Cancer Research UK scientists say they have found more than 400 “blind spots” in DNA which could hide cancer-causing gene faults, according to a study (“Discrepancies in Cancer Genomic Sequencing Highlight Opportunities for Driver Mutation Discovery”) published in Cancer Research.
The researchers found hidden faults in areas that are tricky for gene-reading technology to decode. This technique, which unravels cancer's genetic blueprint, is an important part of the research that scientists carry out to understand more about cancer's biology. By finding new ways to unlock these blind spots in the future, the scientists hope this will help us understand these mistakes and whether they lead to cancer. This could be a step towards developing tests to spot cancers earlier or provide new tactics for discovering future cancer treatments.
The team, from the Cancer Research UK Manchester Institute, compared two giant gene databases made from cancer cells grown in labs and cross-checked all the genes that are known, or are likely to be, involved in cancer to unearth the problem areas. They found that the 400 blind spots in the genes were hidden in repetitive DNA areas which cause the gene-reading technology to stutter. This problem reading the genes could conceal mistakes which might play a vital role in cancer.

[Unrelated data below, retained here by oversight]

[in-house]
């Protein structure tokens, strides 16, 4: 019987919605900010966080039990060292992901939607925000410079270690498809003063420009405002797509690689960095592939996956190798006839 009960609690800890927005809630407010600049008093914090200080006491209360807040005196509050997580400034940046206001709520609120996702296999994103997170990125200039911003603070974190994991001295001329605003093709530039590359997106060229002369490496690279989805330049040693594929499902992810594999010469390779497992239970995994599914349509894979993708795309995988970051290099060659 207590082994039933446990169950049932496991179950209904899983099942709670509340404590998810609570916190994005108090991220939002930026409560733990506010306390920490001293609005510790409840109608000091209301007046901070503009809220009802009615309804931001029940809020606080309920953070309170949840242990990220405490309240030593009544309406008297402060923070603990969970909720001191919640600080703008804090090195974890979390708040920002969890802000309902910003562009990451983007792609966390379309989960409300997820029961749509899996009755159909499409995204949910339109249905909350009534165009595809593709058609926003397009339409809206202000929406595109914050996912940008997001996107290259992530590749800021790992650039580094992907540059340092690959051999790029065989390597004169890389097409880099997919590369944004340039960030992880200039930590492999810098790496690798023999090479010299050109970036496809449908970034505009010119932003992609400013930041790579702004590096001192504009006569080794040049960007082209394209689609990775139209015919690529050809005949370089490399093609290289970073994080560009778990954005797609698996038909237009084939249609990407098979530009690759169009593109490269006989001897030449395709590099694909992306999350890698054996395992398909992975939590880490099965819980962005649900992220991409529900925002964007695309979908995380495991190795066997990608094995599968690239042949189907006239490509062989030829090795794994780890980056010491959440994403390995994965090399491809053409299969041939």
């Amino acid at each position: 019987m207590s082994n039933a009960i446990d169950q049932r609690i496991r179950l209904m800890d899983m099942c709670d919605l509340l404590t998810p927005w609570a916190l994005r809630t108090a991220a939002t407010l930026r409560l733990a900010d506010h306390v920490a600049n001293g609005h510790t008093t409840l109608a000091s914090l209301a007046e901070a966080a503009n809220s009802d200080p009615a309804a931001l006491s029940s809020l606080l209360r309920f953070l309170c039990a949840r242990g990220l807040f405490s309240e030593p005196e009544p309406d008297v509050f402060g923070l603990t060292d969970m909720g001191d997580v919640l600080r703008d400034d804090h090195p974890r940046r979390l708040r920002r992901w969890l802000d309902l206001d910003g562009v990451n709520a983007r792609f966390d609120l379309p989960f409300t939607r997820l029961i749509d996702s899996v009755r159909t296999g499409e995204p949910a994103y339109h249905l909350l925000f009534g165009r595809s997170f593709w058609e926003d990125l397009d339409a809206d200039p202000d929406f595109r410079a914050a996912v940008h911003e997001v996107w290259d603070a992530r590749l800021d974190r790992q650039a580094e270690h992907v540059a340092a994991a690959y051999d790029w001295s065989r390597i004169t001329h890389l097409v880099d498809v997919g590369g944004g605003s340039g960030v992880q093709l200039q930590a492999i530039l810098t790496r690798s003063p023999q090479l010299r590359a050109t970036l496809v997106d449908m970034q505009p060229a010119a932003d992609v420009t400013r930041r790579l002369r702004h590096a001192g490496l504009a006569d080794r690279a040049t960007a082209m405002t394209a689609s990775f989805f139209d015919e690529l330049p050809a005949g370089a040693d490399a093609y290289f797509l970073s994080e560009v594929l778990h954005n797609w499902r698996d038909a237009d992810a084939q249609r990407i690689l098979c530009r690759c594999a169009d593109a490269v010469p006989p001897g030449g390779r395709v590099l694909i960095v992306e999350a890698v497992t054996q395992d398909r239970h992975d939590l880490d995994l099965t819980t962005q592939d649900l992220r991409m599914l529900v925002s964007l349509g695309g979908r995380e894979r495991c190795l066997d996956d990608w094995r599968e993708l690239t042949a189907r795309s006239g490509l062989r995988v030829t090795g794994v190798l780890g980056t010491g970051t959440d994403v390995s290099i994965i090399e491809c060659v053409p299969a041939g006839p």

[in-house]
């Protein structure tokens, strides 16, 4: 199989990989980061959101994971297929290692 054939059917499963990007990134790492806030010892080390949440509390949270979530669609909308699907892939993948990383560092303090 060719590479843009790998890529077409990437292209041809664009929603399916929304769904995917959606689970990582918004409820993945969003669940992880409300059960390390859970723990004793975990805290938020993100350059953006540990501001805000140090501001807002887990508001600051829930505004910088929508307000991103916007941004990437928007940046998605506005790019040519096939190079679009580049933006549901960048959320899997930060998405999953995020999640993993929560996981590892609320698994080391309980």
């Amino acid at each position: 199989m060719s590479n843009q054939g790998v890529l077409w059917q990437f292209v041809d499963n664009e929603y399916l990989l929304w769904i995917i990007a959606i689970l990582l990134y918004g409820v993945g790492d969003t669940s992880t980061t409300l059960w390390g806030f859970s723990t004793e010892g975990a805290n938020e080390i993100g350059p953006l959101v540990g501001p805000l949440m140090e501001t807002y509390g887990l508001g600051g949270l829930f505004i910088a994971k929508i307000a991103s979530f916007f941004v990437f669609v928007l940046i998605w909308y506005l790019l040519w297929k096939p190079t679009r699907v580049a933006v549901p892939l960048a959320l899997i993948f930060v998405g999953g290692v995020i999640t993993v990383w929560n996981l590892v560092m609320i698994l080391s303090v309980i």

“We have…mapped over 400 regions of consistent inadequate sequencing (cold-spots) in known cancer-causing genes and kinases, in 368 of which neither institute finds mutations,” wrote the investigators. “We demonstrate, using a newly identified PAK4 mutation as proof of principle, that specific targeting and sequencing of these GC-rich cold-spot regions can lead to the identification of novel driver mutations in known tumor suppressors and oncogenes.”
“The genes behind cancer are like a story. While we've been able to read most of the book using gene-reading technology, the limits of these tools mean some pages are missing,” said lead researcher Andrew Hudson, at the Cancer Research UK Manchester Institute at The University of Manchester. “These pages could just be unimportant filler, but we wonder if they might hold important twists in the plot which could affect our understanding of cancer. The next step in our work will be to find a way to open up these areas to help piece together the full story.”
“We're at an unprecedented point in cancer research,” added Nell Barrie, Cancer Research UK's senior science information manager. “As research accelerates we're revealing more and more about cancer's secrets and central to this is our better understanding of how genetic changes drive the disease. By delving deeper into cancer's genetic origins we can spot the ways the disease is triggered and develops. This could help us to tackle it from the root, giving more cancer patients a chance at surviving the disease.”